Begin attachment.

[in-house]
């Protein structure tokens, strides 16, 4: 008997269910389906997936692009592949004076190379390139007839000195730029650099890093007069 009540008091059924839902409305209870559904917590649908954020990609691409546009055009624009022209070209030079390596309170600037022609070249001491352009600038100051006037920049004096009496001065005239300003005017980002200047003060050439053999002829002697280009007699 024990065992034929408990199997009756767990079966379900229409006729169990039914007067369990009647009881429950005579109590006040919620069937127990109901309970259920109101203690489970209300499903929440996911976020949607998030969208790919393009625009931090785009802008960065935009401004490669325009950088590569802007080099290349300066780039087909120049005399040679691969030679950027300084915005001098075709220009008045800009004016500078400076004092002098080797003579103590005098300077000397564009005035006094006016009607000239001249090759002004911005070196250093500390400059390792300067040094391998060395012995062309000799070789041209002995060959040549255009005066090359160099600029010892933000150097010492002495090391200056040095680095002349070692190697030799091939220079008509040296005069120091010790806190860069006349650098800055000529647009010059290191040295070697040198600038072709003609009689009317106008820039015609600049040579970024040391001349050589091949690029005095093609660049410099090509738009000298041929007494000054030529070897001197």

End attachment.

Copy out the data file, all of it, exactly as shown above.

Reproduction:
[in-house]
């Protein structure tokens, strides 16, 4: 008997269910389906997936692009592949004076190379390139007839000195730029650099890093007069 009540008091059924839902409305209870559904917590649908954020990609691409546009055009624009022209070209030079390596309170600037022609070249001491352009600038100051006037920049004096009496001065005239300003005017980002200047003060050439053999002829002697280009007699 024990065992034929408990199997009756767990079966379900229409006729169990039914007067369990009647009881429950005579109590006040919620069937127990109901309970259920109101203690489970209300499903929440996911976020949607998030969208790919393009625009931090785009802008960065935009401004490669325009950088590569802007080099290349300066780039087909120049005399040679691969030679950027300084915005001098075709220009008045800009004016500078400076004092002098080797003579103590005098300077000397564009005035006094006016009607000239001249090759002004911005070196250093500390400059390792300067040094391998060395012995062309000799070789041209002995060959040549255009005066090359160099600029010892933000150097010492002495090391200056040095680095002349070692190697030799091939220079008509040296005069120091010790806190860069006349650098800055000529647009010059290191040295070697040198600038072709003609009689009317106008820039015609600049040579970024040391001349050589091949690029005095093609660049410099090509738009000298041929007494000054030529070897001197």